Tag: Ostrikoff v. Oliveira

Defendant Fails "To Recognize The 'Capital Asset” Approach"; Ordered To Pay Double Costs

Update August 5, 2015 – The below damages for Diminished Earning Capacity were overturned by the Court of Appeal and a new trial was ordered on the issue.
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Reasons for judgement were released today by the BC Supreme Court, Penticton Registry, ordering a Defendant to pay double costs for refusing to accept a bested pre-trial formal settlement offer.  In reaching this result the Court was critical in the Defendant’s failure to appreciate the ‘capital asset’ approach in assessing diminished earning capacity awards.
In this week’s case (Ostrikoff v. Oliveira) the Plaintiff was injured in a 2009 collision.  Prior to trial the parties exchanged a variety of formal settlement offers with the Plaintiff’s last offer coming in at $325,000 and the Defendant’s last offer being $100,000.  The matter proceeded to trial where damages of over $550,000 were assessed.  The Plaintiff was awarded post offer double costs and in finding the Defendant should have accepted the Plaintiff’s offer the Court provided the following comments:
[11]         The plaintiff, on the other hand, marshalled a combination of both expert and lay evidence.  The essence of the plaintiff’s case was that the plaintiff was involved in unique and highly skilled work which had a significant physical component and that the plaintiff’s chronic pain and physical impairments threatened both his business and his sole means of livelihood.  The uncontradicted expert evidence was that the plaintiff was not a suitable candidate for retraining. 
[12]         All of this was known to the defendant well before the trial began.  Expert reports had been delivered from orthopaedic surgeons, treating physicians, a functional capacity evaluator, a vocational consultant, a cost of care consultant, and an economist (regarding future loss multipliers).  No rebuttal reports were prepared by the defendants and much of the evidence was uncontradicted at trial.
[13]         Plaintiff’s counsel provided the defendant with a detailed rationale for the quantum of the first settlement offer in the amount of $325,000 made on March 8, 2013.  The nature and structure of the claim became obvious at that point, if it had not already been obvious beforehand.  Service of the plaintiff’s expert reports would have alerted the defendant to the possibility of a very significant claim being presented and possibly succeeding at trial.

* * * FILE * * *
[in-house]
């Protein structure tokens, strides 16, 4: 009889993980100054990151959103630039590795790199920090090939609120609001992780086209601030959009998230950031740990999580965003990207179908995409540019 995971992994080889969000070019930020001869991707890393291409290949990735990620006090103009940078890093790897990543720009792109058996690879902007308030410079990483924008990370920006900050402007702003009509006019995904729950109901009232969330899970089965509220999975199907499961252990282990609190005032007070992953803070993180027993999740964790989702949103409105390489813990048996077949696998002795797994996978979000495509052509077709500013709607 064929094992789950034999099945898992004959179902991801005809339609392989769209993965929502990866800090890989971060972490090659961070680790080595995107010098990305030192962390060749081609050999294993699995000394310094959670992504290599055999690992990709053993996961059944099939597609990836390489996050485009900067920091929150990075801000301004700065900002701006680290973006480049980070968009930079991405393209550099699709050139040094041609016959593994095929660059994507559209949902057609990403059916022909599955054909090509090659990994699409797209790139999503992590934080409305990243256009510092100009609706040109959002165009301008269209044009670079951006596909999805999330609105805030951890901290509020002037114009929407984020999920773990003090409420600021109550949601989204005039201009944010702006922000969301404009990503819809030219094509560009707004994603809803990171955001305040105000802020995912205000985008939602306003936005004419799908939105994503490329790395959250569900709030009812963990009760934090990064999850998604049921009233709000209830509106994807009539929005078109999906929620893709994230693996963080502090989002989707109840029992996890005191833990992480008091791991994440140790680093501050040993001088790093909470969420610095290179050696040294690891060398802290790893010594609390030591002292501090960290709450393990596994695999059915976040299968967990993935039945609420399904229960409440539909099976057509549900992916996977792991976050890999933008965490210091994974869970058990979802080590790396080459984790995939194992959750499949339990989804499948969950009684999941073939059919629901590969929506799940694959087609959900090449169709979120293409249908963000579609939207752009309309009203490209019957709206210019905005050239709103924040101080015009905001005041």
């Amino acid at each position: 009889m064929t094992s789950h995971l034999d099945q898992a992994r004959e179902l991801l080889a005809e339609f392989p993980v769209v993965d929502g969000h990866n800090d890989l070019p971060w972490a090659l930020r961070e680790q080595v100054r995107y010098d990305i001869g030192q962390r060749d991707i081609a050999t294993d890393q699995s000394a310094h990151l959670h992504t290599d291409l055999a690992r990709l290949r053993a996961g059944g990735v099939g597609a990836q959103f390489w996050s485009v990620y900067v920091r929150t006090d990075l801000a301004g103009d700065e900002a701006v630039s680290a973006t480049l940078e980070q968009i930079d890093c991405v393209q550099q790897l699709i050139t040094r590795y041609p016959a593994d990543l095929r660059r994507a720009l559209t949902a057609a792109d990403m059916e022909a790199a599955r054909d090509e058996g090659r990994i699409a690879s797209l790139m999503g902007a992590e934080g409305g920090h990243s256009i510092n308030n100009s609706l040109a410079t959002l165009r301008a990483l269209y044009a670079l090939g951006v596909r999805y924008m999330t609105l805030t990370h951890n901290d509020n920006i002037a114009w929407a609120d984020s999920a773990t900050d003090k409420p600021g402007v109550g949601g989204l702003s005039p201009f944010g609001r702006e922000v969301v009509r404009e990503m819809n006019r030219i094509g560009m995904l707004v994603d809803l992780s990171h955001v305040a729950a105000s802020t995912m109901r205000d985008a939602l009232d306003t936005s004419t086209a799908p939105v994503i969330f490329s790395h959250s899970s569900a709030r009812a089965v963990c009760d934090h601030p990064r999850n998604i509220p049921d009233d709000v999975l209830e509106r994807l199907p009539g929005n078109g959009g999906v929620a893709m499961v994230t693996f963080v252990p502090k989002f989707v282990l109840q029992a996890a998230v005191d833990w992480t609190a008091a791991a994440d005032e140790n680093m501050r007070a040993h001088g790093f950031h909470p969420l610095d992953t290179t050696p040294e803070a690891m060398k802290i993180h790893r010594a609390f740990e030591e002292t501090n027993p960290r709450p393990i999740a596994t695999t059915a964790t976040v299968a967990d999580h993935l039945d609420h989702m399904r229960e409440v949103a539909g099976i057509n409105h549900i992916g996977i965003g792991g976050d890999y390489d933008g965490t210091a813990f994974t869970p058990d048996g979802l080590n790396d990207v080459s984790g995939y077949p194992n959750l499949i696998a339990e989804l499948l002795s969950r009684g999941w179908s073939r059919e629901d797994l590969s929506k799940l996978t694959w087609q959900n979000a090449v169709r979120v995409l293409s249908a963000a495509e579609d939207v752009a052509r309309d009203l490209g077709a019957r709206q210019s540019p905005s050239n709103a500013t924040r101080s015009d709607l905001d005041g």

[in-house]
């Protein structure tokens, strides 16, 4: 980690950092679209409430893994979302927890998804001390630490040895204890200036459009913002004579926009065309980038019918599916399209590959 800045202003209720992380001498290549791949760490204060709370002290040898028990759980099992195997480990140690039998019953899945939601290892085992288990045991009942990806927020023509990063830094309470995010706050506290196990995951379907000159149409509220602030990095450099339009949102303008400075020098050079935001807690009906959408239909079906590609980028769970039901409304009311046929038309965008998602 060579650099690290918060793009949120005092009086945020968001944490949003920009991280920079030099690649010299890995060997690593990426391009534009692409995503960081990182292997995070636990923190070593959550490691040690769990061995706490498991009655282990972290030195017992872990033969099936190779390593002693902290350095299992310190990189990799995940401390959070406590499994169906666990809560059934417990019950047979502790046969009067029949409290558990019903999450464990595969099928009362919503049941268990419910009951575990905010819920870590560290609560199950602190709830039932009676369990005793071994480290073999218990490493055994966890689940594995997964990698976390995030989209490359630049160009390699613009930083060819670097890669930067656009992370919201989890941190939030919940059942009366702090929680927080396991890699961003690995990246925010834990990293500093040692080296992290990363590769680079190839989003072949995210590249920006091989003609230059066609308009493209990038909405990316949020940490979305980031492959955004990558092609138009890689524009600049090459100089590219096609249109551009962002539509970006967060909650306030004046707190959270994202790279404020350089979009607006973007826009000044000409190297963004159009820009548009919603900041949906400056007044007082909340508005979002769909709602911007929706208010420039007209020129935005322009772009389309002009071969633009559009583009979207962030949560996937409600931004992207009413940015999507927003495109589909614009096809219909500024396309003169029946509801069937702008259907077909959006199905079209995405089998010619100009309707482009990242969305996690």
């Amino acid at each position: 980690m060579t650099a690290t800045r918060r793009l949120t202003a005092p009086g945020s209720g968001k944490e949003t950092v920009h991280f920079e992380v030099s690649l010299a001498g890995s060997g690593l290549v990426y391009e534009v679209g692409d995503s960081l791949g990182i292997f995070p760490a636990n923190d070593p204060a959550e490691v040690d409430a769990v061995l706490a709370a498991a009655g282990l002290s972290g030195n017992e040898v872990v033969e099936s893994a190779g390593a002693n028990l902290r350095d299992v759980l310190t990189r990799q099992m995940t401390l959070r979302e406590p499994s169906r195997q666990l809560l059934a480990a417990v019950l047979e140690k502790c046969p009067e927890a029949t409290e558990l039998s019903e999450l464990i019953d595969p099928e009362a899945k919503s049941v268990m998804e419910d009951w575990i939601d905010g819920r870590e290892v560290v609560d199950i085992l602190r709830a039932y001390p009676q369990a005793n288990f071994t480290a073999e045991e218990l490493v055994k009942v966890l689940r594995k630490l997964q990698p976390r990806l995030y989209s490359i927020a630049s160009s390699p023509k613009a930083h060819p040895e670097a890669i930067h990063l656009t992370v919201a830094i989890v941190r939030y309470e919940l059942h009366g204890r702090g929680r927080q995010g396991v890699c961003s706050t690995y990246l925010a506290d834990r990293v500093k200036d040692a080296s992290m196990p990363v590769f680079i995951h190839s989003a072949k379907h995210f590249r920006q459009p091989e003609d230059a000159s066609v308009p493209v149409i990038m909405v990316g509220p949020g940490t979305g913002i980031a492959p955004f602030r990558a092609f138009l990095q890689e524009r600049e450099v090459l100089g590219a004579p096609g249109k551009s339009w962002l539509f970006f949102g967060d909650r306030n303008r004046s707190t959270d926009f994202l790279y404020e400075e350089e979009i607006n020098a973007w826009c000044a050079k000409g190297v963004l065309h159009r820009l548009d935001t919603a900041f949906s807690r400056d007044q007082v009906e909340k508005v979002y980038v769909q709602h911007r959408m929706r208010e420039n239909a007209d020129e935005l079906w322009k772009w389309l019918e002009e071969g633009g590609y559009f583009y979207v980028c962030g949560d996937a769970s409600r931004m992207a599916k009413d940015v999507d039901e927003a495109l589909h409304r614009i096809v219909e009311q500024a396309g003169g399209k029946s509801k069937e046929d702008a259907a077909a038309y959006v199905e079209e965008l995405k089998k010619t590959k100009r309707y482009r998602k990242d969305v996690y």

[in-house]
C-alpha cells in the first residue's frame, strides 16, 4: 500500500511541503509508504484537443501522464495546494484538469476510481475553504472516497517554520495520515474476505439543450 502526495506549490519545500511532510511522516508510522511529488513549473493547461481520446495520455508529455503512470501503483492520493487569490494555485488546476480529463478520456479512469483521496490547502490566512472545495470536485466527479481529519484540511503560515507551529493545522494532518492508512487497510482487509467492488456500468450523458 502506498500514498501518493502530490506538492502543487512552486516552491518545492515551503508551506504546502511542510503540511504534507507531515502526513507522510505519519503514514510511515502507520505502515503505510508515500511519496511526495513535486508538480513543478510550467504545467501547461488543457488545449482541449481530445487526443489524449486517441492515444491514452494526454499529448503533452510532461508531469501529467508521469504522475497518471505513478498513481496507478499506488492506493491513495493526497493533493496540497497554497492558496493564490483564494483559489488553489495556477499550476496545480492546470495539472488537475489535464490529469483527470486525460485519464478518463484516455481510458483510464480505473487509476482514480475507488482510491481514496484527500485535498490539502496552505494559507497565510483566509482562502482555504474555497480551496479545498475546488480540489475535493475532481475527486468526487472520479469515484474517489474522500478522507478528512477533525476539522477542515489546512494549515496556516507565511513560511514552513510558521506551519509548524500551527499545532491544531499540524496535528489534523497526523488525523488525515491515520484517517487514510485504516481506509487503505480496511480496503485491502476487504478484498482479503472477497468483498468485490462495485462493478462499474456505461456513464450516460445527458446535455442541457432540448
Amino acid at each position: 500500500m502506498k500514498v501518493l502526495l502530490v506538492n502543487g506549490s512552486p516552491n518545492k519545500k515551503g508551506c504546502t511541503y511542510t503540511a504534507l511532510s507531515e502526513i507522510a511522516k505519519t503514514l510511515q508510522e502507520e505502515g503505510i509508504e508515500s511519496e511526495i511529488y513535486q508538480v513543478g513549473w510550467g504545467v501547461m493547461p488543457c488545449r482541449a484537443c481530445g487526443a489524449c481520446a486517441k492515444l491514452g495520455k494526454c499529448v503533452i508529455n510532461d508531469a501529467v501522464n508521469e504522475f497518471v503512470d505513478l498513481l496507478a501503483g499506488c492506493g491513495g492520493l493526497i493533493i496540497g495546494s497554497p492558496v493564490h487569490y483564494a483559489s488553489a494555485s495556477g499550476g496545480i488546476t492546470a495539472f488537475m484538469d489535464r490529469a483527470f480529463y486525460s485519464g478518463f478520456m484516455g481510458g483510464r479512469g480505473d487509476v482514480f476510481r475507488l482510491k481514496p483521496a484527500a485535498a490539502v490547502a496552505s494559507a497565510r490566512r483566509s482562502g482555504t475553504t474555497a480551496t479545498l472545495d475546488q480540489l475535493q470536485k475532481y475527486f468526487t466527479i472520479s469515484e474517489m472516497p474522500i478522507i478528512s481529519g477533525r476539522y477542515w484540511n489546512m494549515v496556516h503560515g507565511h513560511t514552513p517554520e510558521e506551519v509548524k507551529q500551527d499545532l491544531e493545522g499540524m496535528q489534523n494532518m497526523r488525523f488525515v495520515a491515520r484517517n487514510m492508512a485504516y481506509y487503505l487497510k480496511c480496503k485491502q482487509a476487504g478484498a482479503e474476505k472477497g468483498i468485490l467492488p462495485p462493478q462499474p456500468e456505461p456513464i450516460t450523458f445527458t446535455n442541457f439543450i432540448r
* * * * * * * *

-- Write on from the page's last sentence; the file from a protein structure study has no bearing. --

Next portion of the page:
[14]         The only submission made by the defendant in defence of its refusal to accept the plaintiff’s settlement offer is that there was an absence of any “documented pecuniary loss” and of any expert or other reliable evidence supporting any pecuniary loss, whether past or future.  The submission, and indeed the defence’s entire approach to both the case and the settlement offer, fails to recognize the “capital asset” approach to assessment of damages for both past and future earning capacity in circumstances where the financial loss is not easily measurable. 
[15]         In my opinion, the February 17, 2014 settlement offer made by the plaintiff was reasonable and one that ought reasonably to have been accepted by the defendant before the commencement of trial.  A careful assessment of the strength of the plaintiff’s case on the eve of trial, having regard to the expert reports and the proposed lay testimony, as well as the principles of damages assessment in chronic pain cases involving potentially significant loss of capacity would have, and should have, resulted in a conclusion that a recovery at trial of sums in excess of the offer was a realistic prospect.  Instead, relying almost exclusively on tactics limited to cross-examination and putting the plaintiff to strict proof of his case, the defendant chose to proceed to trial to see what might happen.  Defendants are free to litigate the case in such fashion as they consider appropriate.  But as stated in Hartshorne, above, “[l]itigants are to be reminded that costs rules are in place to encourage the early settlement of disputes by rewarding the party who makes a reasonable settlement offer and penalizing the party who declines to accept such an offer”.
[16]         For these reasons, I exercise my discretion to award party and party costs to the plaintiff under Scale B up to February 17, 2014, and double that scale for all steps taken in the proceeding thereafter.
 

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ERIK
MAGRAKEN

Personal Injury Lawyer

When not writing the BC Injury Law Blog, Erik is the managing partner at MacIsaac & Company, based in Victoria, B.C. He is also involved with combative sports regulatory issues and authors the Combat Sports Law Blog.

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